You see it everywhere. It’s that giant picture of the cute kid outside your yoga studio; it’s the graphic of the young activist throwing flower bouquet bombs on your walk to work; it’s that random square of kid faces and block coloring on the sidewalk outside of your coffee shop. Street art is one of the most pervasive forms of media in the borough. So pervasive that you’ve probably been tempted, at some point or another, to make your own.
But before your inspirations run wild and you start painting your heart out onto a building wall, it’s important to consider whether what you’re doing is legal. We’re all for stunts and damning the Man, but nobody wants to get arrested. Brokelyn got hold of two elusive specimens from BK’s guerilla art scene: London Kaye (best known for that heavily controversial Moonrise Kingdom mural), and Joseph Meloy, whose art you definitely recognize from various blocks in the borough. Here are their tips to get your work out there, and keep it out there (barring a sudden whitewash—RIP Five Pointz).
“It’s not enough to approach the business owner of a building,” says Joseph Meloy. “You’ve got to find the property owner: whoever owns the building, or the door, or the garage in question.” It goes without saying that if you want your art to stick around outside, you’ve got to get permission.
“Generally, approaching people is a very positive experience,” offers Kaye. “I don’t think anyone should be scared to walk in and ask, ‘Hey, did you want some art in your space?’ It’s just a matter of their budget, timing, do they want it, and do they want it for free?”
Because sure, you could make an elaborate, middle-of-the-night plan to spend two hours dressed in all black, using a friend as a lookout while you spray-paint the side of a city-owned building. But that’s a bad a idea for two reasons: for one, it’s pretty crummy for the folks who own and maintain that property. You’re not always tagging ‘the Man’—sometimes it’s a longstanding family-owned building.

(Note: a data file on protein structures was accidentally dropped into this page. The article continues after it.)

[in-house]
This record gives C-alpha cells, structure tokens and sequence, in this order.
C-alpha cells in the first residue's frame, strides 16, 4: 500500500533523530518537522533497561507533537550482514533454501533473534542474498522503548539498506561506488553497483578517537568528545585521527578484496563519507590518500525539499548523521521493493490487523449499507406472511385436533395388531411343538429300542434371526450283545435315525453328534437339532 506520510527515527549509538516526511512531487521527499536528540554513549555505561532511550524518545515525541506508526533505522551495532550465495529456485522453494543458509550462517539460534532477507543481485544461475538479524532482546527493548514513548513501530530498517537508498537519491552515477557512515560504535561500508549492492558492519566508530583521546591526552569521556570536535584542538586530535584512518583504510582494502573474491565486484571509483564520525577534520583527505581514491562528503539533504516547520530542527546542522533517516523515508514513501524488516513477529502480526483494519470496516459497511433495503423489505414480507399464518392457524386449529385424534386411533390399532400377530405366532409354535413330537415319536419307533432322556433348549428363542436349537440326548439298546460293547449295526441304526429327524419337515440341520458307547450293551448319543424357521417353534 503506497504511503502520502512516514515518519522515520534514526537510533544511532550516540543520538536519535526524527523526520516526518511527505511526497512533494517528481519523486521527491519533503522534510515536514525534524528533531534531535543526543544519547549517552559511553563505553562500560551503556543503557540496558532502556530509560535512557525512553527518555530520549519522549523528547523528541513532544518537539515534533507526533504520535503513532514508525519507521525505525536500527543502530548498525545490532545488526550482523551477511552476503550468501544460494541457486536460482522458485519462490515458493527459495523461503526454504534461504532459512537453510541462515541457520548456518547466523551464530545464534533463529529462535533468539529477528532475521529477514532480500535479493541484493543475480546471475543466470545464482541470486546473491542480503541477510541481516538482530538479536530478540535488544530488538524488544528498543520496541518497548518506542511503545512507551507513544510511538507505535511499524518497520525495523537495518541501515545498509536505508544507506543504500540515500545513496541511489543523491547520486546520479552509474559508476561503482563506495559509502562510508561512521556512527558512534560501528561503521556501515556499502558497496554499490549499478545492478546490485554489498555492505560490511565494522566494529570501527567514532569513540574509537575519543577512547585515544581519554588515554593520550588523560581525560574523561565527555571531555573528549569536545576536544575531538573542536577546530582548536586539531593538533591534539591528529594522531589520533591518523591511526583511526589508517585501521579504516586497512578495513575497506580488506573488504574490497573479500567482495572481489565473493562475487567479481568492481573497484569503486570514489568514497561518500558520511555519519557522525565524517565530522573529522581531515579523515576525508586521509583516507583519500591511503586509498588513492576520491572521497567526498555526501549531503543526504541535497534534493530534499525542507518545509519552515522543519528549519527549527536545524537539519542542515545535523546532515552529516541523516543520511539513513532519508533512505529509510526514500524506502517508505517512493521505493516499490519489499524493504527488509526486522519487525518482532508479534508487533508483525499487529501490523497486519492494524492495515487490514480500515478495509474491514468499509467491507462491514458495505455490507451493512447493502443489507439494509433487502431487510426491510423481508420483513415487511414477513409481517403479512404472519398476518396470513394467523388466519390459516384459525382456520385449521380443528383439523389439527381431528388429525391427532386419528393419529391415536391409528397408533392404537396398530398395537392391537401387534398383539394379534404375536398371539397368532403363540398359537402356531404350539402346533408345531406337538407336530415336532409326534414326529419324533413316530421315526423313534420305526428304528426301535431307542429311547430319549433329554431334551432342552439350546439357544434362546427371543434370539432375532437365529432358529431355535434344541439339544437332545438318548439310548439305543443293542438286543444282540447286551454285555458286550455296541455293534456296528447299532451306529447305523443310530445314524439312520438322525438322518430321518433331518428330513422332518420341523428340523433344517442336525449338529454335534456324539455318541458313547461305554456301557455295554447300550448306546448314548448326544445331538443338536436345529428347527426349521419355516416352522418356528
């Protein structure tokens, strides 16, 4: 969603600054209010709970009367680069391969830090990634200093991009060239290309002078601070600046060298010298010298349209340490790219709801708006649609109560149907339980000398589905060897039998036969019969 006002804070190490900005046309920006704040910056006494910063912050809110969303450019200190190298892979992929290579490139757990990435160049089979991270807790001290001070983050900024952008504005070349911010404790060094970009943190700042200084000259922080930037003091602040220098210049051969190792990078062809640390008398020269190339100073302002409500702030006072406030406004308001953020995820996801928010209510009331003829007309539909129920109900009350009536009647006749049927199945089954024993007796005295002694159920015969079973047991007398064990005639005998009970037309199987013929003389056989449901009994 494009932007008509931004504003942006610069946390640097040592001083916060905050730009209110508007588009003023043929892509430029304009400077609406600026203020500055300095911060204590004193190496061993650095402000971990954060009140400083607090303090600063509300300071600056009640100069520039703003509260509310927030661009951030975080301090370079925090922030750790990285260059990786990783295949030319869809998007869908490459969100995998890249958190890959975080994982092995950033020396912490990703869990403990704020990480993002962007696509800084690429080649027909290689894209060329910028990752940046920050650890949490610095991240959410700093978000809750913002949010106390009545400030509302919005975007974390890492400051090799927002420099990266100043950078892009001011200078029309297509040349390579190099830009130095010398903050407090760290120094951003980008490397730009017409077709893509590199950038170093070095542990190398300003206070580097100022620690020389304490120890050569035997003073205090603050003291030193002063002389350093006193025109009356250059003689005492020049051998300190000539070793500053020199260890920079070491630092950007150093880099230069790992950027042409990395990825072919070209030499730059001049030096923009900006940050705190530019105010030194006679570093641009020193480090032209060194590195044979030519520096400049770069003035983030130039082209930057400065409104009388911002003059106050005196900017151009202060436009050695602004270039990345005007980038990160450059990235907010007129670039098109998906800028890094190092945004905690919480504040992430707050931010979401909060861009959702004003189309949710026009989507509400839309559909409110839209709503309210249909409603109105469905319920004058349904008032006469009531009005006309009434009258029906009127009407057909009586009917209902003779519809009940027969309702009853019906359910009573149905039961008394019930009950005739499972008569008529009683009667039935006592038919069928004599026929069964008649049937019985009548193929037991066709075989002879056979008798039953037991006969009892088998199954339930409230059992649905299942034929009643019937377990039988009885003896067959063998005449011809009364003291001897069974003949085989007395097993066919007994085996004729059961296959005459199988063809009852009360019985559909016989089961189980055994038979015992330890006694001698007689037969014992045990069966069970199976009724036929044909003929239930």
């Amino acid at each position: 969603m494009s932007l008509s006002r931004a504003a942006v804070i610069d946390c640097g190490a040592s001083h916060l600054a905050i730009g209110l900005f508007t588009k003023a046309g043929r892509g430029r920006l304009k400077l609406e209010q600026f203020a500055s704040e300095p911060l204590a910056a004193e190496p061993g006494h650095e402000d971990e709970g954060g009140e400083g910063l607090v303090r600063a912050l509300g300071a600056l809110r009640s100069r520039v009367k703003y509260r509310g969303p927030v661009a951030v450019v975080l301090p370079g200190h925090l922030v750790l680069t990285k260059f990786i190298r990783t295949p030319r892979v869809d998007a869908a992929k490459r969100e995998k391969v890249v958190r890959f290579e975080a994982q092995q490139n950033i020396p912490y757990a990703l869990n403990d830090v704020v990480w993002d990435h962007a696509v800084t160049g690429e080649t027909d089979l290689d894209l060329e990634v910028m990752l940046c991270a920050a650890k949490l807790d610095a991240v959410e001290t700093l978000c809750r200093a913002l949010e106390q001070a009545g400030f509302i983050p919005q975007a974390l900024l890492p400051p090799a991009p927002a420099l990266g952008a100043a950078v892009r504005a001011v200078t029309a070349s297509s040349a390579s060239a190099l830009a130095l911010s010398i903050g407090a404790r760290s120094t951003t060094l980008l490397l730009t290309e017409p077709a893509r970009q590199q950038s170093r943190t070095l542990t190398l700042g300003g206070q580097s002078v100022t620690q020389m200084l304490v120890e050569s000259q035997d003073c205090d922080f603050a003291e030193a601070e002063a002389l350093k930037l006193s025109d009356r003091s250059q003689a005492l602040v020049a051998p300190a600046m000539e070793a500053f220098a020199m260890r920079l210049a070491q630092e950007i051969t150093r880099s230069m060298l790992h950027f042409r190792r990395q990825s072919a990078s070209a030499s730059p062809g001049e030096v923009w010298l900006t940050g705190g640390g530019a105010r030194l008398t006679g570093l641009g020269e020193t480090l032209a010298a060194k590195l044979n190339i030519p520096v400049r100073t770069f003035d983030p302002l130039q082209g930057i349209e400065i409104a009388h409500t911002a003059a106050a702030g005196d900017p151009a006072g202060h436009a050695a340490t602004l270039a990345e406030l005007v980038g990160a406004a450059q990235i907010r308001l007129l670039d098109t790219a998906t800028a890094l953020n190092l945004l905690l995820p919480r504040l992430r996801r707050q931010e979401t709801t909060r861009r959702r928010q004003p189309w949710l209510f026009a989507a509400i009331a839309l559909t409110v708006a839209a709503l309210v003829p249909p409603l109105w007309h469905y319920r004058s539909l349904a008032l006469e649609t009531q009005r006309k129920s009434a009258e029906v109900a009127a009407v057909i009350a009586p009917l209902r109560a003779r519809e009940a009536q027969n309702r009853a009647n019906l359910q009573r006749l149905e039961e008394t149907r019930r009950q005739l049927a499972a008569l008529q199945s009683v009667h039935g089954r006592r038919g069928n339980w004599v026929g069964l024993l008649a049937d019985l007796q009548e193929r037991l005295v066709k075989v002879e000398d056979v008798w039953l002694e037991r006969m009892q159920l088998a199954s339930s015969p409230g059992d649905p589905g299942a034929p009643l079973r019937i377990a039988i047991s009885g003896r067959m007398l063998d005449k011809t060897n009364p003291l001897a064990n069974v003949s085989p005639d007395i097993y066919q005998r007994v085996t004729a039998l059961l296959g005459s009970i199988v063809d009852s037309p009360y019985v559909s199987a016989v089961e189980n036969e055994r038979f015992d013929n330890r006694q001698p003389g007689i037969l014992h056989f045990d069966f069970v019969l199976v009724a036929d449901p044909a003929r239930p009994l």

Second, your art may not even live to see the light of day. City cleanup crews and cops are always on the prowl for night-crawling taggers, and the hefty fines for getting caught defacing New York property just aren’t worth the risk.
Instead, try Meloy’s approach for getting the green-light from an owner: “When I approach a property owner, I’m looking to fill a void and and bring a little color and positive energy to an otherwise neglected space. A mural gets more eyes on the store, it becomes a piece of their identity, and it serves as a counterpoint to the corporate whitewashing of our neighborhoods.” Meloy basically presents himself and his art, explains the benefit for the business, then asks if he can paint something. “If they say no, I move on.”
London Kaye, on the other hand, settles on a vision before she pitches. “I usually approach property owners with a complete piece or specific idea so they know exactly what I’d be putting up. If the piece isn’t already crocheted, I’ll make a sketch or a computer rendering of the idea so they can see it.”
It’s up to you how to make the offer. Either way, stay away from places you’re not sure you have permission for—and be ready to explain things to confused cops, whose default assumption is probably that you’re trespassing. “I’ve gotten stopped by the cops a few times while doing it,” says Kaye. “I just tell them that it’s yarn, and that I’m more than happy to cut it down.”
HAVE A SIGNATURE
In order for your art to have staying power with a business, it’s got to have a signature. People should recognize you for your aesthetic, and not just see your work as part of a storefront.
For Meloy, that means focusing more on composition than message. “My work is more decorative than narrative, or political,” offers Meloy. “I’m more about bringing color and shape to something rather than having an agenda or a message, per se.” Meloy describes his work as “post-graffiti abstraction.”. His sprawling, vibrant wall pieces are easy to pick out from the landscape.
For Kaye, signature is more about location and environment. Her large-scale yarn creations feel like stark interruptions of homey intimacy against otherwise industrial landscapes. “Sometimes I’ll go for a specific location, and sometimes I’ll think of a piece first and then find a place for it. I use chain-link fences, mostly.”
GROW YOUR FOLLOWING